Confident VW Sales Pitch Turned Around By Real-World Events
|   Wednesday, September 03, 2014
Even as Volkswagen was confidently predicting that it would become the world's number one automaker as recently as a month ago, events were unfolding that have knocked that prediction out of the game.

VW has had an enviable record as its sales climbed up to 9.7 million vehicles a year for 2013. Much of the increase in its sales success has come from its strong performance in China where as much as 34 percent of its growth could be traced. Volkswagen sold 2.
million vehicles in China.

Evidently, VW had been banking on the relationship with China to continue, but that has not been the case as Chinese authorities were unhappy, according to Forbes.com, the online arm of Forbes Magazine, a leading business magazine, with VW's "monopolistic pricing" policies. China disliked VW's habit of charging customers full price for its wares, unlike other markets where customers could bargain or negotiate with the automaker on the final price. This was not an unfair expectation.

And, as it was running into rough seas with China, VW turned its view to Europe, to what it had expected to be a resurging market. However, the market in Europe has been softer than VW would have liked and even its home market, Germany, has been disappointing, as its economy seems to have turned south when VW needed it.

This effectively crimped VW's march to number one in sales by 2018, a figure that was confidently predicted VW management, on the basis of its performance in 2013. (This is not the safest of business practices. It is a variant of "feel-good" marketing where the practitioner actually acts as if only its own views were true. It hurts when the real world comes crashing into the pretty pictures.)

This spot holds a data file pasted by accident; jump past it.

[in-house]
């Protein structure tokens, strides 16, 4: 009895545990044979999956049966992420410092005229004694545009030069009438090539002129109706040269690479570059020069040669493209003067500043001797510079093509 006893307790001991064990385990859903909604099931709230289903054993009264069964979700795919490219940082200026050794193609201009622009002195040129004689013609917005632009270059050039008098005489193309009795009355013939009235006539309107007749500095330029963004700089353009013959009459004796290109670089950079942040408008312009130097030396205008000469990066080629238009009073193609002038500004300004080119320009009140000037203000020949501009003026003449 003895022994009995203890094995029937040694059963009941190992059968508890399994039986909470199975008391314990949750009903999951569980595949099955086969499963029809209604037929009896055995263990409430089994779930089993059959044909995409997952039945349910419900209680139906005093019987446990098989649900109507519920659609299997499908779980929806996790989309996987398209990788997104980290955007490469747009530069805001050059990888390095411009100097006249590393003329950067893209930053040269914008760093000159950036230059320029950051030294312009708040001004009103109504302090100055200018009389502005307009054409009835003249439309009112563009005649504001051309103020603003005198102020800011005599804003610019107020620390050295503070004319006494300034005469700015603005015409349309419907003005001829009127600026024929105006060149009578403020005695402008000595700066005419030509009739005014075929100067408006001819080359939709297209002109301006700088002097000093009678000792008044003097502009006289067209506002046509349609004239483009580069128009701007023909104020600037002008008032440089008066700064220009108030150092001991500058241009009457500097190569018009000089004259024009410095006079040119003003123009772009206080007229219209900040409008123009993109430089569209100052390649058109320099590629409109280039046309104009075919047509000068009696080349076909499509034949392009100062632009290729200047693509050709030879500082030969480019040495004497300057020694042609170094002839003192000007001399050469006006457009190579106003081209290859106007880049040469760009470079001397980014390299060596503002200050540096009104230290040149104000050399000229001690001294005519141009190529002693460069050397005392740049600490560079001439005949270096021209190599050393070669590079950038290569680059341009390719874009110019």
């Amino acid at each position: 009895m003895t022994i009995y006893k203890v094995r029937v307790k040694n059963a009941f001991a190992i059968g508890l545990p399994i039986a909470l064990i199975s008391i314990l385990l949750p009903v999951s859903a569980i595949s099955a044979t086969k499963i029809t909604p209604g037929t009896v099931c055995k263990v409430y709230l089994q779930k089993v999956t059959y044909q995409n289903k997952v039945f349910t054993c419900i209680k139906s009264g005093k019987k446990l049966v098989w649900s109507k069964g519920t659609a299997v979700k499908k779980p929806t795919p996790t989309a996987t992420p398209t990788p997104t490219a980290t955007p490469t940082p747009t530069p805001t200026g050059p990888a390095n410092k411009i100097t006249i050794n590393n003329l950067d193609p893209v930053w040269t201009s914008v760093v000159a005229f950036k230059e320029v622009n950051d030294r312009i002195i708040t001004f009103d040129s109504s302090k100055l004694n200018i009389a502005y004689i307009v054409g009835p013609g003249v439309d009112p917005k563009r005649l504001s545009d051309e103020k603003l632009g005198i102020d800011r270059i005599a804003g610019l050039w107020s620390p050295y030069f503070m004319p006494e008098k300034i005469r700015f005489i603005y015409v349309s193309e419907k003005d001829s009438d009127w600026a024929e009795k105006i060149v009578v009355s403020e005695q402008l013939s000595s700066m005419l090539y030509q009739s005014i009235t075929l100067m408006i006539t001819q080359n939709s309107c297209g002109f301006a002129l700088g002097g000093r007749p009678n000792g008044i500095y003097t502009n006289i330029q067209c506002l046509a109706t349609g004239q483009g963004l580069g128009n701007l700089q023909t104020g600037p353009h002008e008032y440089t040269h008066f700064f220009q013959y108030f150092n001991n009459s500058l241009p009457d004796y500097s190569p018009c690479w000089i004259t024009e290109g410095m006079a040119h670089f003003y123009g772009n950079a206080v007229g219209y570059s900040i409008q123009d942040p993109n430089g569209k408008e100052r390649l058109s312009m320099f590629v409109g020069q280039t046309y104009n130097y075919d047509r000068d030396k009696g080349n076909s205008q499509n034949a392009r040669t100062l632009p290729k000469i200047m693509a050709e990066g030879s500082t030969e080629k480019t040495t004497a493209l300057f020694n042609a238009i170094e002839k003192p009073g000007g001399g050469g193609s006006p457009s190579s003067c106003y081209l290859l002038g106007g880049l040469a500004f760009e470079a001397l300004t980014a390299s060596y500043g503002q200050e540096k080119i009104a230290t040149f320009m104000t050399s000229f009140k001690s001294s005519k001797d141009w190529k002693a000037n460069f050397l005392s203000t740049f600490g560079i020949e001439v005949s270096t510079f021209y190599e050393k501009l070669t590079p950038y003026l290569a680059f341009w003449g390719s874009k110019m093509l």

Because it could no longer depend on China or Europe, the automaker revised its planning, deciding that the only way to profitability was deep cuts in expenses. It had planned a round of cuts that were as deep as $6.7 billion a year through 2018 to keep its profitability up.

The company had hired a consultant to implement its plan to restore profitability. The consultant had drawn up a report that was circulated and VW's supervisory board almost immediately killed the plans. The 20-member board, made up of 12 union directors and eight other directors, working with the State of Lower Saxony, effectively killed the consultant's plan. Unions were able to do this because they hold a higher place in Germany's manufacturing sector than in other countries. At VW, they were awarded a high number of seats on the board. The State of Lower Saxony, where VW is located, also owns 20 percent of the automaker directly and can effectively halt takeovers or other economic plans.

With that plan out of play, VW has had to revise its cost-cutting plans and their implementation. They do have an economic game plan mapped through 2018. The cost-cutting plan was caused by these events, plus falling net profits. Last year, the automaker earned 34.4 billion euros or $4.6 billion, while this year sales dipped to 33 billion or $4.4 billion. Almost immediately VW's stock price dropped into the bucket, dipping by 13 percent immediately.

Bernstein Research's Max Warburton has tracked VW's fortunes. Warburton noted VW has a case of stalled profitability across all its lines, including its key line Volkswagen. He also noted VW had placed a lot of faith in the advanced development program, called MQB. The MQB plan called for VW to use one platform for its entire range of vehicles. That it hasn't worked out as planned is easy to see as Michael Macht, head of production left recently.

Warburton noted that he firmly believes, as does Bernstein Research, that the MQB program is a mistake. He also believes that it is not profitable for VW, though it is forging ahead with the idea as a key part of its recovery package, and hopes that it won't pull VW down. "We've disputed VW's claimed scale-driven cost savings. We didn't expect it to be a negative for profits. Now we are increasingly concerned that ever MQB car loses more money than its predecessor."
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